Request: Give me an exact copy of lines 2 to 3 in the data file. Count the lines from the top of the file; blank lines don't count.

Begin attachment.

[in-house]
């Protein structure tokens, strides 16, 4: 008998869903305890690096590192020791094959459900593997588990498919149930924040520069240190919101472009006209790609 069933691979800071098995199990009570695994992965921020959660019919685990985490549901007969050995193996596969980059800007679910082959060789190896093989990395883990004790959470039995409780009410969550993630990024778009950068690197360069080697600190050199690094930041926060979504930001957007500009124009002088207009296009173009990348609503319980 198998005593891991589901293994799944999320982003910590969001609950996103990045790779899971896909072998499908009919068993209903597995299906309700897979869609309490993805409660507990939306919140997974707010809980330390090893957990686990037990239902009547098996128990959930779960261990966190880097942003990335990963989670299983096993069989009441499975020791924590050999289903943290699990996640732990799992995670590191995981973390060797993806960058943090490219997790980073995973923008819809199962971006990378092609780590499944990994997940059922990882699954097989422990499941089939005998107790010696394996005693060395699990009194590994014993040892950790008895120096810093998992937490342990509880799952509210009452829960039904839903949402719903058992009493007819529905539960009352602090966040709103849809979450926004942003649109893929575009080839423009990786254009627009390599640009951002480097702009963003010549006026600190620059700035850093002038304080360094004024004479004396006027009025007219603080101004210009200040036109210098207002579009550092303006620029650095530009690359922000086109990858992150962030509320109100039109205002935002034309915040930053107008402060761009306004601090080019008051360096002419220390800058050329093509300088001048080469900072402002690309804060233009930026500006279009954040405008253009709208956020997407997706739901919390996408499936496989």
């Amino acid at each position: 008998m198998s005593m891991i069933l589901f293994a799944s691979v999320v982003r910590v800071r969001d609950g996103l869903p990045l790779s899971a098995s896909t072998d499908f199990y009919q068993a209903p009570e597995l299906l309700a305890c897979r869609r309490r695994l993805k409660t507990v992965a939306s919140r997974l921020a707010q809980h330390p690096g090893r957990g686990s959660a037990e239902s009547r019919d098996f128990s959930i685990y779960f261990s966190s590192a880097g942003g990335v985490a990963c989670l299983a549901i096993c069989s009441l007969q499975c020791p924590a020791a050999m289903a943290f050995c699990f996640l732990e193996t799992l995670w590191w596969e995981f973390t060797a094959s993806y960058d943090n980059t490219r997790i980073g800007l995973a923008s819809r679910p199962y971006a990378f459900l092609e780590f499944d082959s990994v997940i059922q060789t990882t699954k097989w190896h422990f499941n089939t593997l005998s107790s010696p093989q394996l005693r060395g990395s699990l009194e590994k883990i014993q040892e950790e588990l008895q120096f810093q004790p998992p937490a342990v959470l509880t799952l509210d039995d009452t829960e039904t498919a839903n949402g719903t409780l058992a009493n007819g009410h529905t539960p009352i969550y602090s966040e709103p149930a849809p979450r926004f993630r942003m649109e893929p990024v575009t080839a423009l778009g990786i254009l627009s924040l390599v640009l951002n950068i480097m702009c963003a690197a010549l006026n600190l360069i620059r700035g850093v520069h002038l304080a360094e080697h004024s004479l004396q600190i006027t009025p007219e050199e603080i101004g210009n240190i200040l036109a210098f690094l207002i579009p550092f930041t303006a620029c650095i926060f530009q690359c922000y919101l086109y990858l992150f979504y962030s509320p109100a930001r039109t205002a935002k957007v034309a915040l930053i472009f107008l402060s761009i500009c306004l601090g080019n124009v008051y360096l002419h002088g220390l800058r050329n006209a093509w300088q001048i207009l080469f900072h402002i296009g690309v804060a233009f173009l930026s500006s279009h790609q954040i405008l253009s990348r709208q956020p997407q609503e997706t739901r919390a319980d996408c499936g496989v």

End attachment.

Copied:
């Protein structure tokens, strides 16, 4: 008998869903305890690096590192020791094959459900593997588990498919149930924040520069240190919101472009006209790609 069933691979800071098995199990009570695994992965921020959660019919685990985490549901007969050995193996596969980059800007679910082959060789190896093989990395883990004790959470039995409780009410969550993630990024778009950068690197360069080697600190050199690094930041926060979504930001957007500009124009002088207009296009173009990348609503319980 198998005593891991589901293994799944999320982003910590969001609950996103990045790779899971896909072998499908009919068993209903597995299906309700897979869609309490993805409660507990939306919140997974707010809980330390090893957990686990037990239902009547098996128990959930779960261990966190880097942003990335990963989670299983096993069989009441499975020791924590050999289903943290699990996640732990799992995670590191995981973390060797993806960058943090490219997790980073995973923008819809199962971006990378092609780590499944990994997940059922990882699954097989422990499941089939005998107790010696394996005693060395699990009194590994014993040892950790008895120096810093998992937490342990509880799952509210009452829960039904839903949402719903058992009493007819529905539960009352602090966040709103849809979450926004942003649109893929575009080839423009990786254009627009390599640009951002480097702009963003010549006026600190620059700035850093002038304080360094004024004479004396006027009025007219603080101004210009200040036109210098207002579009550092303006620029650095530009690359922000086109990858992150962030509320109100039109205002935002034309915040930053107008402060761009306004601090080019008051360096002419220390800058050329093509300088001048080469900072402002690309804060233009930026500006279009954040405008253009709208956020997407997706739901919390996408499936496989």
């Amino acid at each position: 008998m198998s005593m891991i069933l589901f293994a799944s691979v999320v982003r910590v800071r969001d609950g996103l869903p990045l790779s899971a098995s896909t072998d499908f199990y009919q068993a209903p009570e597995l299906l309700a305890c897979r869609r309490r695994l993805k409660t507990v992965a939306s919140r997974l921020a707010q809980h330390p690096g090893r957990g686990s959660a037990e239902s009547r019919d098996f128990s959930i685990y779960f261990s966190s590192a880097g942003g990335v985490a990963c989670l299983a549901i096993c069989s009441l007969q499975c020791p924590a020791a050999m289903a943290f050995c699990f996640l732990e193996t799992l995670w590191w596969e995981f973390t060797a094959s993806y960058d943090n980059t490219r997790i980073g800007l995973a923008s819809r679910p199962y971006a990378f459900l092609e780590f499944d082959s990994v997940i059922q060789t990882t699954k097989w190896h422990f499941n089939t593997l005998s107790s010696p093989q394996l005693r060395g990395s699990l009194e590994k883990i014993q040892e950790e588990l008895q120096f810093q004790p998992p937490a342990v959470l509880t799952l509210d039995d009452t829960e039904t498919a839903n949402g719903t409780l058992a009493n007819g009410h529905t539960p009352i969550y602090s966040e709103p149930a849809p979450r926004f993630r942003m649109e893929p990024v575009t080839a423009l778009g990786i254009l627009s924040l390599v640009l951002n950068i480097m702009c963003a690197a010549l006026n600190l360069i620059r700035g850093v520069h002038l304080a360094e080697h004024s004479l004396q600190i006027t009025p007219e050199e603080i101004g210009n240190i200040l036109a210098f690094l207002i579009p550092f930041t303006a620029c650095i926060f530009q690359c922000y919101l086109y990858l992150f979504y962030s509320p109100a930001r039109t205002a935002k957007v034309a915040l930053i472009f107008l402060s761009i500009c306004l601090g080019n124009v008051y360096l002419h002088g220390l800058r050329n006209a093509w300088q001048i207009l080469f900072h402002i296009g690309v804060a233009f173009l930026s500006s279009h790609q954040i405008l253009s990348r709208q956020p997407q609503e997706t739901r919390a319980d996408c499936g496989v």